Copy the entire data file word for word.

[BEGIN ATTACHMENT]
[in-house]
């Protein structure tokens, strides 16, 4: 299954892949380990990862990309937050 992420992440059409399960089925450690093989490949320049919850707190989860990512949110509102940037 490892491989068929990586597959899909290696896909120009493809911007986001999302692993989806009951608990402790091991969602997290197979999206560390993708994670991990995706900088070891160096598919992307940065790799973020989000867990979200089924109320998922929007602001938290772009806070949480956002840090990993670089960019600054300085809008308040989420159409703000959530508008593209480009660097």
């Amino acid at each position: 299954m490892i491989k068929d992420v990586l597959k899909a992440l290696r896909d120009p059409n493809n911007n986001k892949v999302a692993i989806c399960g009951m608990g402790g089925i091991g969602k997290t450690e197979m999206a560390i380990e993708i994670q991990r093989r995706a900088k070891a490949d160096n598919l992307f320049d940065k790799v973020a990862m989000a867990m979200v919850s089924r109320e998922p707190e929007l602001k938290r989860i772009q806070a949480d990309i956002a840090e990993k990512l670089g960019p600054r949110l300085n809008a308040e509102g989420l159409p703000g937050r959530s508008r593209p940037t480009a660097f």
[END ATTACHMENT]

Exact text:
[in-house]
């Protein structure tokens, strides 16, 4: 299954892949380990990862990309937050 992420992440059409399960089925450690093989490949320049919850707190989860990512949110509102940037 490892491989068929990586597959899909290696896909120009493809911007986001999302692993989806009951608990402790091991969602997290197979999206560390993708994670991990995706900088070891160096598919992307940065790799973020989000867990979200089924109320998922929007602001938290772009806070949480956002840090990993670089960019600054300085809008308040989420159409703000959530508008593209480009660097």
């Amino acid at each position: 299954m490892i491989k068929d992420v990586l597959k899909a992440l290696r896909d120009p059409n493809n911007n986001k892949v999302a692993i989806c399960g009951m608990g402790g089925i091991g969602k997290t450690e197979m999206a560390i380990e993708i994670q991990r093989r995706a900088k070891a490949d160096n598919l992307f320049d940065k790799v973020a990862m989000a867990m979200v919850s089924r109320e998922p707190e929007l602001k938290r989860i772009q806070a949480d990309i956002a840090e990993k990512l670089g960019p600054r949110l300085n809008a308040e509102g989420l159409p703000g937050r959530s508008r593209p940037t480009a660097f």